My wedding invitations had to be epic.
Probably the most common comment I get from people is, “I can only imagine what your invitations looked like.” After all, the expectations of my guests (and truthfully from myself) were so high, I knew I had to blow it out of the water.
I know so many facets of print methods. I had to decide which would be right for my suite. Letterpress? Foil? Laser cut? Metal? I considered all the options.
Wood? Wood. Reverse engraved wood, because you know, standard engraved was “too
My invites came together just as my best designs do. Me playing around in illustrator with different shapes and elements.
I love texture. I love fine detail. I love the smallest personalization to make every last element your very own.
I found some beautiful line work in the pumpkin and leaf skeleton silhouettes. I blew our names up to anchor the design. I clipped the corners to make it a unique shape. Every text element had to be anchored somehow in a nonconventional shape. Bark, branches, stumps, it was all setting the tone for my “raw element” theme. I hand gilded every invite to add a metallic shine to our names. I sketched our foxes in pencil, which would blow up into our wedding logo and be on everything from hotel door hangers to ice scuptures.
the process came together piece by piece. The maps of long island showing our hometowns and location of events. The plum envelopes to bring my bridesmaid dress color into the theme. Hand embossed foil seals. Stacking my inserts in copper laser cut pockets on the reverse of the wood. The kraft mailers to protect my fragile cedar from the wrath of USPS. The vintage fox stamps from 1987. The copper foil tape to hold the structure together and add more metal to the suite. The RSVPS with watercolor paintings of our church on the front, and fun interactivity on the reverse to keep it lighthearted.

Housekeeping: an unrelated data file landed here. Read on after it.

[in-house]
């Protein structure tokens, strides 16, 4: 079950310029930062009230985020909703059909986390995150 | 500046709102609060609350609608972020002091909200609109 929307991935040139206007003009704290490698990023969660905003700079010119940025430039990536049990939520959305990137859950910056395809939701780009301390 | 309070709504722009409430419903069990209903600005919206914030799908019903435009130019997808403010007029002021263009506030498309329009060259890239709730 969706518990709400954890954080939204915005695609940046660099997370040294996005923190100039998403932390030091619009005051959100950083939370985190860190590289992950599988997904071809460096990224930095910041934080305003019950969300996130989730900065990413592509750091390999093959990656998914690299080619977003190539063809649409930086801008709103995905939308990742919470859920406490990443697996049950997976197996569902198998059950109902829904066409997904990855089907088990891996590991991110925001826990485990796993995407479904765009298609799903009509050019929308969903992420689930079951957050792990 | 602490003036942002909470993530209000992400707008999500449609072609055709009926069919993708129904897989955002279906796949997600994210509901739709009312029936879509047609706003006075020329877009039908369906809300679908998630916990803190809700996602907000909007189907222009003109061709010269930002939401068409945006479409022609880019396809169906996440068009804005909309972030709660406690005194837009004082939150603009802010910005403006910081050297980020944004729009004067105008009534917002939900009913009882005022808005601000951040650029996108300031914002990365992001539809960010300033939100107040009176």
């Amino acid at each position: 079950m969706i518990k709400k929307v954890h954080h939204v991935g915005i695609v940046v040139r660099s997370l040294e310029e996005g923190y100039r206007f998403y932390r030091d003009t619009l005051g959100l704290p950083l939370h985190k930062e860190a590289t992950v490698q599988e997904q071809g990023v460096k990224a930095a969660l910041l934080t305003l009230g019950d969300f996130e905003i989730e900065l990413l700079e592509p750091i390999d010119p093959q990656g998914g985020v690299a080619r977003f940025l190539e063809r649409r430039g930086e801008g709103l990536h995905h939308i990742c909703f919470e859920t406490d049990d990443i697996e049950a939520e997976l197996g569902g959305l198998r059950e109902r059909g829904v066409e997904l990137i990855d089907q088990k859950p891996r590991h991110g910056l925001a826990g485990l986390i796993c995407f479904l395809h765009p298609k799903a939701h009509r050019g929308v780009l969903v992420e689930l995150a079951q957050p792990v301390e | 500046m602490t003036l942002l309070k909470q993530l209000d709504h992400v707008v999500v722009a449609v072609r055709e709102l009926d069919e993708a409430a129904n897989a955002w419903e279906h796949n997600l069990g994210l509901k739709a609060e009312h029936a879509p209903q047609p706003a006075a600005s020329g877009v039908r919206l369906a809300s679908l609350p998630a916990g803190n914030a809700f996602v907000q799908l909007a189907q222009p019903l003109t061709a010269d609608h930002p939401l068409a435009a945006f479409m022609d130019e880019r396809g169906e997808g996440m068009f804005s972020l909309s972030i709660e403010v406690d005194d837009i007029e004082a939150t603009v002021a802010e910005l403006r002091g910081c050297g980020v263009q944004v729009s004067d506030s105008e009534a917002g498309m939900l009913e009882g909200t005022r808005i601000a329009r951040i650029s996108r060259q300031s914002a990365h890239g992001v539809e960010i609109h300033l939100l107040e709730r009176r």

I obsessed over every detail. But that’s nothing new.
They went out late because I needed hand calligraphy. RSVP postcards got lost in the mail. But I’d be lying if I said I wasn’t beaming with pride with the result. “They even smell good!” “LOVE this” “Best invitation ever.” I had wrapped up my invitation into a package of love for every person it was extended to. It set the tone for our event.
the entire process took about 4-6 months from the original ideas. I love the way they came out. I am hoarding every last extra invite I have. I am framing one with my bouquet flowers.
This is what stationery design is about. Encompassing yourself in your event, and amping people up for that day.
And hey, now my guests have something to cut vegetables on.